Employers should also consider whether they are consistently and fairly utilizing electronic monitoring and ensure that any targeted use of monitoring is based on legitimate, nondiscriminatory, and nonretaliatory reasons (and not due to a protected characteristic). Employees have asserted discrimination claims against employers alleging that the act or frequency of monitoring by employers were unlawfully motivated or done in retaliation for engaging in protected activity (such as making an internal complaint of discrimination or filing an EEOC charge). For example, in one case a plaintiff filed a Title VII retaliation alleging, among other things, that her employer had installed a camera at her workstation in retaliation for filing an EEOC charge. While these claims have largely been unsuccessful on the basis that such monitoring does not rise to the level of an adverse action, courts have suggested that such lawsuits could succeed if increased monitoring rises to the level of a significant harm to an employee.
State Laws on Lawful Off-duty Conduct
Additionally, some states have laws which prohibit employers from discriminating against employees based on lawful off-duty conduct. Bottom line, if an employer discovers information about an employee’s lawful off-duty conduct through electronic monitoring that the employer does not like, state law may provide protections for employees from any adverse actions related to that conduct.
Finally, while the details exceed the scope of this article, employers who gather information through electronic monitoring may have obligations to protect that information under federal and state data privacy and security laws.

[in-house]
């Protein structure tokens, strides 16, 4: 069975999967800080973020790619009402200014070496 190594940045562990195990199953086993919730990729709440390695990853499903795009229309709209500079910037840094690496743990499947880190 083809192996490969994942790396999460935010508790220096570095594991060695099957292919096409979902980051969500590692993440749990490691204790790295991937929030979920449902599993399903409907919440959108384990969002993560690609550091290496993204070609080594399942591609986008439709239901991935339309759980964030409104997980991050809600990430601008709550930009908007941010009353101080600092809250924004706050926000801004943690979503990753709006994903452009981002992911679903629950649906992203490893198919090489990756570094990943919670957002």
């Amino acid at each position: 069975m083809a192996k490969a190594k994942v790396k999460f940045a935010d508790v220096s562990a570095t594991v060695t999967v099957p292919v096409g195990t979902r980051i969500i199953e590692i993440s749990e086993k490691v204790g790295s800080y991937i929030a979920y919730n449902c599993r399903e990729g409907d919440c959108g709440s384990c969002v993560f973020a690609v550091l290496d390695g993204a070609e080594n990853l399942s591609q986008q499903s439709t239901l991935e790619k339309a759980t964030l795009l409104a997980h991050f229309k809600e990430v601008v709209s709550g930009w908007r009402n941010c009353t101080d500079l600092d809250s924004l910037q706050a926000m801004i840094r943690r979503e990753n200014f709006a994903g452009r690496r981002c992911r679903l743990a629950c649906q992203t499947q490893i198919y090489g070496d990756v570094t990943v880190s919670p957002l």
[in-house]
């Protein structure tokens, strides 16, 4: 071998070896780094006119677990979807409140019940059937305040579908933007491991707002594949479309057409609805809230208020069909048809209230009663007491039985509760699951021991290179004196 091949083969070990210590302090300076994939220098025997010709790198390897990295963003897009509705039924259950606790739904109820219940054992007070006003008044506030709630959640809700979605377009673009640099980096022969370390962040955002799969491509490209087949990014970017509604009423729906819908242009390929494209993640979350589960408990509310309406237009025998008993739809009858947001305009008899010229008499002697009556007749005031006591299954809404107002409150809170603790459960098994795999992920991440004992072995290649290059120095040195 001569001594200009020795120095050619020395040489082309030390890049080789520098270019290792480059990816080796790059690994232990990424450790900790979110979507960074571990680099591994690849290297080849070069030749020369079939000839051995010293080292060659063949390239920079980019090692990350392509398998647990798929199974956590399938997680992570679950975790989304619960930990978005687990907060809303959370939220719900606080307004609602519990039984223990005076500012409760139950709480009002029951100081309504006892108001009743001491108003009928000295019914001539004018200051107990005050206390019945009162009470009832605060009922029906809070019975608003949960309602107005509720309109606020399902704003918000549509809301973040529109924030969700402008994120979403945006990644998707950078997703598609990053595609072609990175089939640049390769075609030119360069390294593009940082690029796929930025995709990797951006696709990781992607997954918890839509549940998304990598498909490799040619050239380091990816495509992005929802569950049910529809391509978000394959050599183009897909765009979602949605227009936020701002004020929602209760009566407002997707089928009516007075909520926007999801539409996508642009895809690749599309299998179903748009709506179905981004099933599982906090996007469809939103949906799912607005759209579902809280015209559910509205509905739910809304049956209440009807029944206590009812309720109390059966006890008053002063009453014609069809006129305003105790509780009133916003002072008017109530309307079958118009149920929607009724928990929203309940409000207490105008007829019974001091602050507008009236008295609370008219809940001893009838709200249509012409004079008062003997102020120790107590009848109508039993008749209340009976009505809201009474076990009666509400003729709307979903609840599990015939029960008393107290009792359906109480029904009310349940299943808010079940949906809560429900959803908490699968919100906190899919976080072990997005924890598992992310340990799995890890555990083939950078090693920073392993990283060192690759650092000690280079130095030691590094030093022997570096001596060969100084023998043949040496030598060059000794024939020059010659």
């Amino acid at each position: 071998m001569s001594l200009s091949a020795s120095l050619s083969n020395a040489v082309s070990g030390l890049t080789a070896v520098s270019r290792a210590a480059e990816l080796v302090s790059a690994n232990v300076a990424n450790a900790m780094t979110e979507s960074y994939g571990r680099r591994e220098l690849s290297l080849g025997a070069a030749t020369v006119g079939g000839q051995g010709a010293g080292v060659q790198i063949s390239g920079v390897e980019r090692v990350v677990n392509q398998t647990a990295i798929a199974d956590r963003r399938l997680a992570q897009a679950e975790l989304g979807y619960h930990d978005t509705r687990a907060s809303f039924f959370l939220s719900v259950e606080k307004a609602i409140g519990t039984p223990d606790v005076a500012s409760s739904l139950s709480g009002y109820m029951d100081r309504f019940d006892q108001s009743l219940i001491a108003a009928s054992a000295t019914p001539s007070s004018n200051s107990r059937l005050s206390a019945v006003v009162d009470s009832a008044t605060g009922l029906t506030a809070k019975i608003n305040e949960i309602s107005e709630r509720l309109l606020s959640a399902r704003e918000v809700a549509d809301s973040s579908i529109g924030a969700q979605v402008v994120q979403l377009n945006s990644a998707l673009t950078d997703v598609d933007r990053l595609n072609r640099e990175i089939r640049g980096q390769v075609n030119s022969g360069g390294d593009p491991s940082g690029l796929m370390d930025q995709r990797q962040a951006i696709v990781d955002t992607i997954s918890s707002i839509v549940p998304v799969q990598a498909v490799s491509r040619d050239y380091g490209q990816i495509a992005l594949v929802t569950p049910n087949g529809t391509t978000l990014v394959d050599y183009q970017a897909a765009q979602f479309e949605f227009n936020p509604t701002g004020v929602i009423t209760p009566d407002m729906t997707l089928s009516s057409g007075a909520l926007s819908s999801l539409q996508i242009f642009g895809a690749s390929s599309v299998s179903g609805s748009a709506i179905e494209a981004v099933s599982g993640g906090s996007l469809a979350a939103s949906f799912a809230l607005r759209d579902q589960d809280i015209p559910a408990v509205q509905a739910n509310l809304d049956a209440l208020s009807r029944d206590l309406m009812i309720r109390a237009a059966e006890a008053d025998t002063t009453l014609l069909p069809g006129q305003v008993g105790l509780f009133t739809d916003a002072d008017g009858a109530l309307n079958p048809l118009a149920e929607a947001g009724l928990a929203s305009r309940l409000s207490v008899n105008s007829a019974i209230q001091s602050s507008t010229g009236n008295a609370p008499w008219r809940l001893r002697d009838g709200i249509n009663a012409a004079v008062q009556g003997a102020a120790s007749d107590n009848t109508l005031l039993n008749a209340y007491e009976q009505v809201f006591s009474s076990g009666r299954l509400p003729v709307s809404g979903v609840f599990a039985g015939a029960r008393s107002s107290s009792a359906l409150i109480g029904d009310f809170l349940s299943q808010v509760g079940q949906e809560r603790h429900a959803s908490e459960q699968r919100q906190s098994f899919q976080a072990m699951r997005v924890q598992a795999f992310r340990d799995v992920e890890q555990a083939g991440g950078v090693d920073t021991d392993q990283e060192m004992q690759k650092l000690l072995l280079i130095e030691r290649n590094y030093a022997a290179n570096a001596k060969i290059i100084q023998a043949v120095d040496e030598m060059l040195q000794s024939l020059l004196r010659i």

In conclusion, electronic monitoring of employees is governed by a complicated framework of federal and state laws. While employees may be enjoying watching the “Big Dance®” from home this year, when it comes to electronic monitoring, employers have their own dance to do in attempting to strike a balance of appropriate, effective monitoring within the various legal parameters that exist. Fear not—those parameters can be successfully navigated. Legal counsel can be an important member of the team in developing a champion policy that is also tailored to the jurisdiction where the employer operates.

This publication is intended for general information purposes only and does not and is not intended to constitute legal advice. The reader should consult with legal counsel to determine how laws or decisions discussed herein apply to the reader’s specific circumstances.
[1] While courts have generally found that consent may be implied under both federal and state wiretapping laws, the level of consent needed may vary by state.
[2] Employers also risk violating federal law by intentionally accessing an employee’s password protected social media accounts if the employee does not authorize such access. See Maremont v. Susan Fredman Design Grp., Ltd., No. 10 C 7811, 2014 WL 812401, at *6 (N.D. Ill. Mar. 3, 2014).
[3] Public employers may also face Fourth Amendment claims for unreasonable searches.